The pandemic gave us a new era of flexible, remote working. It’s benefited employees, productivity hasn’t suffered and it’s done no harm to employers. In fact it’s kept may of them operational during difficult times. Family life for many people has also improved hugely. Let’s not allow poor decisions by our political leaders take away what has, for many, been an extraordinary success.

Oh, and one final thought. Can we just ban the phrase Freedom Day? Most primary school kids have a good enough understanding of viruses to know this is an incredibly misleading term. Quite what the future holds, I don’t know, but even the libertarian minded British Government has conceded restrictions may return. We will never be entirely free of COVID and we’ve got to learn to live with it so Adapting To Co-exist With Another Dangerous Illness Day would be a much more apt title.

2 thoughts on “‘Freedom Day’ must not spell the end of flexible working”

  1. Good read John, as a not very intellectual individual who doesn’t read or watch much of the news I think this so called freedom day is ridiculous. Covid won’t go away, not all young adults have been fully vaccinated and schools both primary and secondary seem to be getting hit hard recently once again by covid. I know as I have my 3 girls from 3 varying year groups home isolating due to contact with a positive case within school. More year groups are isolating too.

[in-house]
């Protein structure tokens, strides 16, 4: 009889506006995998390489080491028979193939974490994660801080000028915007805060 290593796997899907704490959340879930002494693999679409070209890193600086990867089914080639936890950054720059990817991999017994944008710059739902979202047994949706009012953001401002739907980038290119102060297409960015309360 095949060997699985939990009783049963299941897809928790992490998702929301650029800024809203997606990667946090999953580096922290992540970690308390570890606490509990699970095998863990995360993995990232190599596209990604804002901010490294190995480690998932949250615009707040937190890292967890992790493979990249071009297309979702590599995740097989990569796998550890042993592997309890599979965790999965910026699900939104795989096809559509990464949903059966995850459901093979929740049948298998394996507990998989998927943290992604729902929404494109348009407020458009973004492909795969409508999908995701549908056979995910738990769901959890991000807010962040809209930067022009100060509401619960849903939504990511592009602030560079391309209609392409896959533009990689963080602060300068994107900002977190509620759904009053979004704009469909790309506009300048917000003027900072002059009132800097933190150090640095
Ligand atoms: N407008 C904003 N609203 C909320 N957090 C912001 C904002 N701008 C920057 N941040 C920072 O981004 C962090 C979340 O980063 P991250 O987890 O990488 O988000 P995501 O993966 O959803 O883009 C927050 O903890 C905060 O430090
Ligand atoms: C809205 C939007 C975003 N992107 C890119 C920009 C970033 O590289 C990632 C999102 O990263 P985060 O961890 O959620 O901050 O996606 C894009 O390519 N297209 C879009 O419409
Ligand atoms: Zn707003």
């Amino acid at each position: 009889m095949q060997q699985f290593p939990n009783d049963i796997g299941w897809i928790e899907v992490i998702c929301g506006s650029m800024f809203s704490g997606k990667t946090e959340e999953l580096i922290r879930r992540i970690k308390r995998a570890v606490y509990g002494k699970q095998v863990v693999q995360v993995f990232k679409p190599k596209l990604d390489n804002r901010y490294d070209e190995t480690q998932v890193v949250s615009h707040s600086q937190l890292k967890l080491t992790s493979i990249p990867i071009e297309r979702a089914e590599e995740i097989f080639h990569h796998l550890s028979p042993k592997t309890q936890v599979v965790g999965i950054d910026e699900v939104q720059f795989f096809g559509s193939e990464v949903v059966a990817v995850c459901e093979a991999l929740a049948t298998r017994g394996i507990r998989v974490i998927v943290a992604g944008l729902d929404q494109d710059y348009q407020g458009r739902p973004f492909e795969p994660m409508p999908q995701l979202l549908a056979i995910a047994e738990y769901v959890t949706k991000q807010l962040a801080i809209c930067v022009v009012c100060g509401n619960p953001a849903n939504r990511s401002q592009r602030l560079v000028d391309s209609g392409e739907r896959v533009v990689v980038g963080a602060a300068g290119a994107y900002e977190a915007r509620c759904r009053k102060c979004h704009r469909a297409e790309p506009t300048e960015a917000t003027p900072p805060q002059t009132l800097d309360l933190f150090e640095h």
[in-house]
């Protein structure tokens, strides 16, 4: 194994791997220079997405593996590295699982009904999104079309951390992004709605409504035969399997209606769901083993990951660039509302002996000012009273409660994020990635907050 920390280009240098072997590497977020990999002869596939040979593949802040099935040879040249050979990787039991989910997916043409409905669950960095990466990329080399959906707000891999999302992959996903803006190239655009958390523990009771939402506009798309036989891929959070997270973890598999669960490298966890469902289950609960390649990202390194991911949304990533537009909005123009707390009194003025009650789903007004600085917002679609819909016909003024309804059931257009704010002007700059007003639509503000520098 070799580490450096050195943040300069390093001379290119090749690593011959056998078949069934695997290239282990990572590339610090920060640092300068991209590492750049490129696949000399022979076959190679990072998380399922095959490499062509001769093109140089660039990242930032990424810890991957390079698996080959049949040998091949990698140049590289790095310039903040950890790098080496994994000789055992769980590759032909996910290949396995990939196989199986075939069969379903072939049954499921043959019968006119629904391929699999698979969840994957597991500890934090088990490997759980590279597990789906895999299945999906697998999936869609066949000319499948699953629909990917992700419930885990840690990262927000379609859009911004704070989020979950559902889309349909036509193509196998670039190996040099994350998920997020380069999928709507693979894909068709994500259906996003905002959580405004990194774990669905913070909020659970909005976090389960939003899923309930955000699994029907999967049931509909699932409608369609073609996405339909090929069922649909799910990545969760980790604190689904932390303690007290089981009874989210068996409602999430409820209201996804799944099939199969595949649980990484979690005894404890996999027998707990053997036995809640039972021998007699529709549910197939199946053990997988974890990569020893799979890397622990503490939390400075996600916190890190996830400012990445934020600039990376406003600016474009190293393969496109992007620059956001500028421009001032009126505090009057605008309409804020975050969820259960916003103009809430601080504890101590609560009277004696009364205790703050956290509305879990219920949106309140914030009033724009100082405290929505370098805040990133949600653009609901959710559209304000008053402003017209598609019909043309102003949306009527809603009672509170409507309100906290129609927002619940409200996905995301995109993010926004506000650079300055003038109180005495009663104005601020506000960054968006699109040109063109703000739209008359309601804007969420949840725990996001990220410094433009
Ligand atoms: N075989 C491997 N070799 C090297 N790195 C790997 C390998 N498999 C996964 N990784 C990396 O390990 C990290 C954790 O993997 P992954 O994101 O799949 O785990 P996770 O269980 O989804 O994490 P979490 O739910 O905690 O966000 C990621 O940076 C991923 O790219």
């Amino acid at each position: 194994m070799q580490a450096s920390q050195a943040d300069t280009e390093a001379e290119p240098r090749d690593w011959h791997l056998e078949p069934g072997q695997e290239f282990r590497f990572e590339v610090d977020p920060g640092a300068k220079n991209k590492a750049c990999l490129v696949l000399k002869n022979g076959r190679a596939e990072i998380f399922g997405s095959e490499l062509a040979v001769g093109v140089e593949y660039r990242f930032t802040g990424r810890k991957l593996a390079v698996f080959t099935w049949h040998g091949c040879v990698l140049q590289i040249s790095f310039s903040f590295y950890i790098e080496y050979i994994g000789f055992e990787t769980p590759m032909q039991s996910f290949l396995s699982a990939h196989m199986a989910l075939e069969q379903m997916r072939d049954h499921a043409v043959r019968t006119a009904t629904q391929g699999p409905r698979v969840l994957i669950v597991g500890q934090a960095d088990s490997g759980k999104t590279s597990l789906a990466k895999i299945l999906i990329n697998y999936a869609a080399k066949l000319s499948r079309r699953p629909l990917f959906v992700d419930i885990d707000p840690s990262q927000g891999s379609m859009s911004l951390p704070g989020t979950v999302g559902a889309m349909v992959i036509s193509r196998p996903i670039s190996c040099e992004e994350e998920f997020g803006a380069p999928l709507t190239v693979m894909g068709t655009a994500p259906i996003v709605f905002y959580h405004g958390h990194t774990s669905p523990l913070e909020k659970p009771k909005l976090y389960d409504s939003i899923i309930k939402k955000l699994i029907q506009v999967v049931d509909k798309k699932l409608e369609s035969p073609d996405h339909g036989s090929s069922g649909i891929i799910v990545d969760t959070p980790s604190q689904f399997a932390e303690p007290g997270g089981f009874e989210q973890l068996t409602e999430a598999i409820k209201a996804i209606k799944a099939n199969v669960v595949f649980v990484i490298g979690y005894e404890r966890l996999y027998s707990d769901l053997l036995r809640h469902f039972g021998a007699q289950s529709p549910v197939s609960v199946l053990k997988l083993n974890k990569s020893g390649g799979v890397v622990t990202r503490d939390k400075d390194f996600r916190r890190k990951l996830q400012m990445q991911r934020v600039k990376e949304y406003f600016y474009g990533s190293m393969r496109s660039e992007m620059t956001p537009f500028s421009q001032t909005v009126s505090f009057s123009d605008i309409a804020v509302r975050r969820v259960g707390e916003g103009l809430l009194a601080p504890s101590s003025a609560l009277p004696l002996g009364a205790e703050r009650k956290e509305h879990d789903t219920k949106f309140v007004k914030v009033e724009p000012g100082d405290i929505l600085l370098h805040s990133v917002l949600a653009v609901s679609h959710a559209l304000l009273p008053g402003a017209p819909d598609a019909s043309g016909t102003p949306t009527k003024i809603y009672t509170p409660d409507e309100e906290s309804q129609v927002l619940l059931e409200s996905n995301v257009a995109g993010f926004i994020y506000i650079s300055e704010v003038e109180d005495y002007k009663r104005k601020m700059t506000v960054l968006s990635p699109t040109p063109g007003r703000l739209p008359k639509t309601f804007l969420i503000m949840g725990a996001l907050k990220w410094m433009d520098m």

In terms of how far the nation has come with flexible working and the impact it has had on family life is incredible, I think everyone thought their would be a drop in productivity but there wasn’t. From a child and parents perspective it was a win win as you could still meet requirements from your employer or place of work whilst working from home and spend that important time with the family.